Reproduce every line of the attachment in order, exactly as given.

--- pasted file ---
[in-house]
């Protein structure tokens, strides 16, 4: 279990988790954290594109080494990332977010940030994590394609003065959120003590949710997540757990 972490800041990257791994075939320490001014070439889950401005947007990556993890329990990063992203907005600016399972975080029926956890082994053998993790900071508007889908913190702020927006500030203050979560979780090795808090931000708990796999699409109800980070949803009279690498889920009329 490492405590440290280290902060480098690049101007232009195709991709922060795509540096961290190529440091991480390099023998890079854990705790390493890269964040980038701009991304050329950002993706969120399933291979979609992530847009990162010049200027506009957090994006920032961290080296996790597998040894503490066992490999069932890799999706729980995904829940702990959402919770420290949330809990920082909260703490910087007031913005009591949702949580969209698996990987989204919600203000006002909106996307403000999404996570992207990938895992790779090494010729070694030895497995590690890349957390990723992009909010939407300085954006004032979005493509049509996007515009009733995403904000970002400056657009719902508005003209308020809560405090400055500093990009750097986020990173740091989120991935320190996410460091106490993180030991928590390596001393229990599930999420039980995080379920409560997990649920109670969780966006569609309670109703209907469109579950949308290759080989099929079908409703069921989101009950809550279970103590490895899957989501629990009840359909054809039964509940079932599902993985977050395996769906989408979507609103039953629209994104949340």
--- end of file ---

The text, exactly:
[in-house]
């Protein structure tokens, strides 16, 4: 279990988790954290594109080494990332977010940030994590394609003065959120003590949710997540757990 972490800041990257791994075939320490001014070439889950401005947007990556993890329990990063992203907005600016399972975080029926956890082994053998993790900071508007889908913190702020927006500030203050979560979780090795808090931000708990796999699409109800980070949803009279690498889920009329 490492405590440290280290902060480098690049101007232009195709991709922060795509540096961290190529440091991480390099023998890079854990705790390493890269964040980038701009991304050329950002993706969120399933291979979609992530847009990162010049200027506009957090994006920032961290080296996790597998040894503490066992490999069932890799999706729980995904829940702990959402919770420290949330809990920082909260703490910087007031913005009591949702949580969209698996990987989204919600203000006002909106996307403000999404996570992207990938895992790779090494010729070694030895497995590690890349957390990723992009909010939407300085954006004032979005493509049509996007515009009733995403904000970002400056657009719902508005003209308020809560405090400055500093990009750097986020990173740091989120991935320190996410460091106490993180030991928590390596001393229990599930999420039980995080379920409560997990649920109670969780966006569609309670109703209907469109579950949308290759080989099929079908409703069921989101009950809550279970103590490895899957989501629990009840359909054809039964509940079932599902993985977050395996769906989408979507609103039953629209994104949340």